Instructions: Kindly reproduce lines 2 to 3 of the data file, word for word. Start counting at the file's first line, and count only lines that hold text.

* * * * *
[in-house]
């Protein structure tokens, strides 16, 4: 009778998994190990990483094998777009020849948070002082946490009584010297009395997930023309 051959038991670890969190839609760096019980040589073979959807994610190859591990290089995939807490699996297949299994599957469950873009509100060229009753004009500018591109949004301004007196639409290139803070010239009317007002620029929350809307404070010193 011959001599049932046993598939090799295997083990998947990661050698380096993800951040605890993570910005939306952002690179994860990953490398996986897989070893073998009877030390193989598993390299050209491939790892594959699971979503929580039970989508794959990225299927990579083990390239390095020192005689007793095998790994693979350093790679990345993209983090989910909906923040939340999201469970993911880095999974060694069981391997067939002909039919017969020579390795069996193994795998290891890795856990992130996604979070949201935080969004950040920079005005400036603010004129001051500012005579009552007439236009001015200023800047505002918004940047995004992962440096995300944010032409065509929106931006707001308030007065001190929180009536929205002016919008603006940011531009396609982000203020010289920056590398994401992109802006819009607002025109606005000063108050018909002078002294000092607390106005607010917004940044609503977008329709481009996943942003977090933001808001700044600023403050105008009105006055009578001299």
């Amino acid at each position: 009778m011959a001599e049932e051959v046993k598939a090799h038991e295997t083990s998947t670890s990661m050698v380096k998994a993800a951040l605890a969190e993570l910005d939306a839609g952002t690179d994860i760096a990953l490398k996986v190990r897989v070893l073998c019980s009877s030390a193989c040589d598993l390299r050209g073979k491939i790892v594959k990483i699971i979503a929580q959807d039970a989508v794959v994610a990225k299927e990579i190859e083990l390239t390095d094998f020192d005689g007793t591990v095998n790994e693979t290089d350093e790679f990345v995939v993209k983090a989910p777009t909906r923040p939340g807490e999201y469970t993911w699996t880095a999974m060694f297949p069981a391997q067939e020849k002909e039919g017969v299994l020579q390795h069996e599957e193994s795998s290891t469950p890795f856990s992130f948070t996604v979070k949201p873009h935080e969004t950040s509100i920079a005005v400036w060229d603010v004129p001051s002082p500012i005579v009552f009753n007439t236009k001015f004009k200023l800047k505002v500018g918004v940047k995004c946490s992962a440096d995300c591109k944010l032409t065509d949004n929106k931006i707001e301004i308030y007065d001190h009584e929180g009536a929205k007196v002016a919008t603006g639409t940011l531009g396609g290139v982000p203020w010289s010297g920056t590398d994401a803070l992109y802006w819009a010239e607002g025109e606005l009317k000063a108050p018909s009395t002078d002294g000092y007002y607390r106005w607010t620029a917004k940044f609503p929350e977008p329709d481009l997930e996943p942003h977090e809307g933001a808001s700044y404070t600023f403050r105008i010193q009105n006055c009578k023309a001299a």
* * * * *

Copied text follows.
């Protein structure tokens, strides 16, 4: 009778998994190990990483094998777009020849948070002082946490009584010297009395997930023309 051959038991670890969190839609760096019980040589073979959807994610190859591990290089995939807490699996297949299994599957469950873009509100060229009753004009500018591109949004301004007196639409290139803070010239009317007002620029929350809307404070010193 011959001599049932046993598939090799295997083990998947990661050698380096993800951040605890993570910005939306952002690179994860990953490398996986897989070893073998009877030390193989598993390299050209491939790892594959699971979503929580039970989508794959990225299927990579083990390239390095020192005689007793095998790994693979350093790679990345993209983090989910909906923040939340999201469970993911880095999974060694069981391997067939002909039919017969020579390795069996193994795998290891890795856990992130996604979070949201935080969004950040920079005005400036603010004129001051500012005579009552007439236009001015200023800047505002918004940047995004992962440096995300944010032409065509929106931006707001308030007065001190929180009536929205002016919008603006940011531009396609982000203020010289920056590398994401992109802006819009607002025109606005000063108050018909002078002294000092607390106005607010917004940044609503977008329709481009996943942003977090933001808001700044600023403050105008009105006055009578001299």
């Amino acid at each position: 009778m011959a001599e049932e051959v046993k598939a090799h038991e295997t083990s998947t670890s990661m050698v380096k998994a993800a951040l605890a969190e993570l910005d939306a839609g952002t690179d994860i760096a990953l490398k996986v190990r897989v070893l073998c019980s009877s030390a193989c040589d598993l390299r050209g073979k491939i790892v594959k990483i699971i979503a929580q959807d039970a989508v794959v994610a990225k299927e990579i190859e083990l390239t390095d094998f020192d005689g007793t591990v095998n790994e693979t290089d350093e790679f990345v995939v993209k983090a989910p777009t909906r923040p939340g807490e999201y469970t993911w699996t880095a999974m060694f297949p069981a391997q067939e020849k002909e039919g017969v299994l020579q390795h069996e599957e193994s795998s290891t469950p890795f856990s992130f948070t996604v979070k949201p873009h935080e969004t950040s509100i920079a005005v400036w060229d603010v004129p001051s002082p500012i005579v009552f009753n007439t236009k001015f004009k200023l800047k505002v500018g918004v940047k995004c946490s992962a440096d995300c591109k944010l032409t065509d949004n929106k931006i707001e301004i308030y007065d001190h009584e929180g009536a929205k007196v002016a919008t603006g639409t940011l531009g396609g290139v982000p203020w010289s010297g920056t590398d994401a803070l992109y802006w819009a010239e607002g025109e606005l009317k000063a108050p018909s009395t002078d002294g000092y007002y607390r106005w607010t620029a917004k940044f609503p929350e977008p329709d481009l997930e996943p942003h977090e809307g933001a808001s700044y404070t600023f403050r105008i010193q009105n006055c009578k023309a001299a």